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Resilience: What we can learn from Caroline Criado-Perez

Caroline Criado-Perez showed great resilience this week in the face of a torrent of the most vicious, sexist and personally threatening abuse. She’d led a successful campaign to keep the face of a woman on UK banknotes. It wasn’t a big ask on the scale of things, but somehow it seemed to tip huge numbers of internet trolls over the edge.

Caroline Criado-Perez

Press coverage of Caroline Criado-Perez’s successful campaign to keep a woman’s face on UK banknotes
Photo credit: Canadian Pacific / Foter / CC BY-NC

Abusive sexist trolling isn’t new. But what’s different here is Caroline’s response and resilience. She not only stood up and shouted back; it also spurred her on to a new level of campaigning. She’s now putting pressure on the Police to investigate rape threats made on social media and on Twitter to put in place a ‘report abuse’ button. Both campaigns seem to be making a difference.

Resilience or the ability to bounce back with energy and confidence is critical in business and even more so if you run your own business. You can face rejection and knock-backs every day. To survive and succeed you need to find something within yourself to keep going. BBC Woman’s Hour has released a series of video clips on ‘how to be a powerful women’; we’ve embedded the one on resilience below. Entrepreneur Kanya King kicks the clip off, saying:

I haven’t got where I am today because of any extraordinary talent, but because if you do what you do for however long it takes and refuse to quit, success is only a matter of time.

We learn to be resilient in the school of hard knocks

It’s often assumed that resilience is a personality type: self-confident, driven and able to see the funny side of things. Personality is one  important element, but it’s not the whole story.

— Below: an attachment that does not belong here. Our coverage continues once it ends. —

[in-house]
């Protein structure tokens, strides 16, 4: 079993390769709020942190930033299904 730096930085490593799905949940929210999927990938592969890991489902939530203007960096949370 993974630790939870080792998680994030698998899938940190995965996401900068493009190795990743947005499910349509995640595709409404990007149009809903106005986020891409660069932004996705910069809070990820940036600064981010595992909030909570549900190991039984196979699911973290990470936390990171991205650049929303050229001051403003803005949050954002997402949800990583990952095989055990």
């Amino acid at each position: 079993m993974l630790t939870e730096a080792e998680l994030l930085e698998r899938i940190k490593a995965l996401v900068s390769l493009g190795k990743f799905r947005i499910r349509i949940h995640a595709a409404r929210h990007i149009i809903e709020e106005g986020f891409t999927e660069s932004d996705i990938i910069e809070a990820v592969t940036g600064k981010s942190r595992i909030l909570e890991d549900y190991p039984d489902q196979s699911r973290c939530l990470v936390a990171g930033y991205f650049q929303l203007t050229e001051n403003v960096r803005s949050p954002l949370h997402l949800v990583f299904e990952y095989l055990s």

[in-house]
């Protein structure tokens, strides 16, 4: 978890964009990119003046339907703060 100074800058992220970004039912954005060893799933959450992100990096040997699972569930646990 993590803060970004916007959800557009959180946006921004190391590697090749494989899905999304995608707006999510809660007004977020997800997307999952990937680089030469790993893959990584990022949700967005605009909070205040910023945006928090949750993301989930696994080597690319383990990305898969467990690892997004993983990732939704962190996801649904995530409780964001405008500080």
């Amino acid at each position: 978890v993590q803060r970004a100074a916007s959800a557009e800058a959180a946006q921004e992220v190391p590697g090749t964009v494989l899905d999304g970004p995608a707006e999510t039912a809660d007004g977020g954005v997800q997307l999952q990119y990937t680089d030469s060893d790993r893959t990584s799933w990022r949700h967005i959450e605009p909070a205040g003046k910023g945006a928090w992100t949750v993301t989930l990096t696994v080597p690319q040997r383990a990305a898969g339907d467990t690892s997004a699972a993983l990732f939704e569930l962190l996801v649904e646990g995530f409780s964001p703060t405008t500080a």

No one is born resilient. It’s a process that we learn: the school of hard knocks. So give yourself credit for any time you’ve spent there.   According to research resilience is also strengthened by being part of a social or professional community and having the support of at least one family member. Campaigner Shami Chakrabarti says:

All it takes is for you to feel vulnerable in your personal life and external criticism will take on a resonance that it wouldn’t otherwise have.

The other leg in the 3-legged resilience stool – community, the support of your peers –  is clearly a huge strength to Caroline Criado-Perez. The vocal and high-profile support she has attracted from other women has even began to drown-out the trolls’ abuse.

So next time you find yourself in a tough situation it may help to remember that you don’t need to get through it on your own: resilience is not about being a tough lone ranger. A positive self-image is important and that is more likely to flourish when you have the support of a loving family and your peers.

The American Psychological Association suggests the following “10 Ways to Build Resilience”:

  1. Maintain good relationships with close family members, friends and others;
  2. Avoid seeing crises or stressful events as unbearable problems;
  3. Accept what cannot be changed;
  4. Develop realistic goals and move towards them;
  5. Take decisive actions in adverse situations;
  6. Look for opportunities of self-discovery after a struggle with loss;
  7. Build self-confidence;
  8. Keep a long-term perspective and consider the stressful event in a broader context;
  9. Maintain a hopeful outlook, expect good things and visualize what you wish for;
  10. Take care of your mind and body, exercise regularly and pay attention to your own needs and feelings.

 

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